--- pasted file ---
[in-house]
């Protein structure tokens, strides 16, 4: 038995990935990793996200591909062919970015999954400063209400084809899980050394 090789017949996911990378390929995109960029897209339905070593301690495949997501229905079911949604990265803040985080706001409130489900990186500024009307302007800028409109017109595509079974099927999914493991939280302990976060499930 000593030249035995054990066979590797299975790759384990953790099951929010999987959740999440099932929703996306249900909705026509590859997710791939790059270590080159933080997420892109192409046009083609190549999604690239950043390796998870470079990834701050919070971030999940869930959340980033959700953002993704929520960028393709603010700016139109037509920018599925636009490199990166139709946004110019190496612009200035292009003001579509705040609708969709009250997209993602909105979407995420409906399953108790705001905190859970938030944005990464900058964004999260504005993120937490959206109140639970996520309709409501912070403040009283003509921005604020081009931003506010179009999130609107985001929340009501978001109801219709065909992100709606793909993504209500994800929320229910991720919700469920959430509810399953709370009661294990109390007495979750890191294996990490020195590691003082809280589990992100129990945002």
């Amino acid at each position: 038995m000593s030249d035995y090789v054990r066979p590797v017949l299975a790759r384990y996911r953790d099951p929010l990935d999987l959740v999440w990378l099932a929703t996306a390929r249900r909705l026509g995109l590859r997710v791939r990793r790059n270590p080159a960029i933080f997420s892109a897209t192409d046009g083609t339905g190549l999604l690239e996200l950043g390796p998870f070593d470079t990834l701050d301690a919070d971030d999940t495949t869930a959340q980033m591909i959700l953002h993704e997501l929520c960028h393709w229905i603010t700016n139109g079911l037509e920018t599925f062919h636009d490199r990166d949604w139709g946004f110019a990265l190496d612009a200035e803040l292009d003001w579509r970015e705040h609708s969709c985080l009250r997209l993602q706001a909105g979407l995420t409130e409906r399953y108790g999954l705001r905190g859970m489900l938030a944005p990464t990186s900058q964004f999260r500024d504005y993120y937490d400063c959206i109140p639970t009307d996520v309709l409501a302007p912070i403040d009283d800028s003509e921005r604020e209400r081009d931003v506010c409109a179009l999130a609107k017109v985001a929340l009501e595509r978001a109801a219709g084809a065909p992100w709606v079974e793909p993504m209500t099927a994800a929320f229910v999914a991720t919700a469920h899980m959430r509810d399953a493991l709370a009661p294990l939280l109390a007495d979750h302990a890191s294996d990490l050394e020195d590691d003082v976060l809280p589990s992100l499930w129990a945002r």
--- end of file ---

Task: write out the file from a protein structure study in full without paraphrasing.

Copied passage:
[in-house]
């Protein structure tokens, strides 16, 4: 038995990935990793996200591909062919970015999954400063209400084809899980050394 090789017949996911990378390929995109960029897209339905070593301690495949997501229905079911949604990265803040985080706001409130489900990186500024009307302007800028409109017109595509079974099927999914493991939280302990976060499930 000593030249035995054990066979590797299975790759384990953790099951929010999987959740999440099932929703996306249900909705026509590859997710791939790059270590080159933080997420892109192409046009083609190549999604690239950043390796998870470079990834701050919070971030999940869930959340980033959700953002993704929520960028393709603010700016139109037509920018599925636009490199990166139709946004110019190496612009200035292009003001579509705040609708969709009250997209993602909105979407995420409906399953108790705001905190859970938030944005990464900058964004999260504005993120937490959206109140639970996520309709409501912070403040009283003509921005604020081009931003506010179009999130609107985001929340009501978001109801219709065909992100709606793909993504209500994800929320229910991720919700469920959430509810399953709370009661294990109390007495979750890191294996990490020195590691003082809280589990992100129990945002």
């Amino acid at each position: 038995m000593s030249d035995y090789v054990r066979p590797v017949l299975a790759r384990y996911r953790d099951p929010l990935d999987l959740v999440w990378l099932a929703t996306a390929r249900r909705l026509g995109l590859r997710v791939r990793r790059n270590p080159a960029i933080f997420s892109a897209t192409d046009g083609t339905g190549l999604l690239e996200l950043g390796p998870f070593d470079t990834l701050d301690a919070d971030d999940t495949t869930a959340q980033m591909i959700l953002h993704e997501l929520c960028h393709w229905i603010t700016n139109g079911l037509e920018t599925f062919h636009d490199r990166d949604w139709g946004f110019a990265l190496d612009a200035e803040l292009d003001w579509r970015e705040h609708s969709c985080l009250r997209l993602q706001a909105g979407l995420t409130e409906r399953y108790g999954l705001r905190g859970m489900l938030a944005p990464t990186s900058q964004f999260r500024d504005y993120y937490d400063c959206i109140p639970t009307d996520v309709l409501a302007p912070i403040d009283d800028s003509e921005r604020e209400r081009d931003v506010c409109a179009l999130a609107k017109v985001a929340l009501e595509r978001a109801a219709g084809a065909p992100w709606v079974e793909p993504m209500t099927a994800a929320f229910v999914a991720t919700a469920h899980m959430r509810d399953a493991l709370a009661p294990l939280l109390a007495d979750h302990a890191s294996d990490l050394e020195d590691d003082v976060l809280p589990s992100l499930w129990a945002r």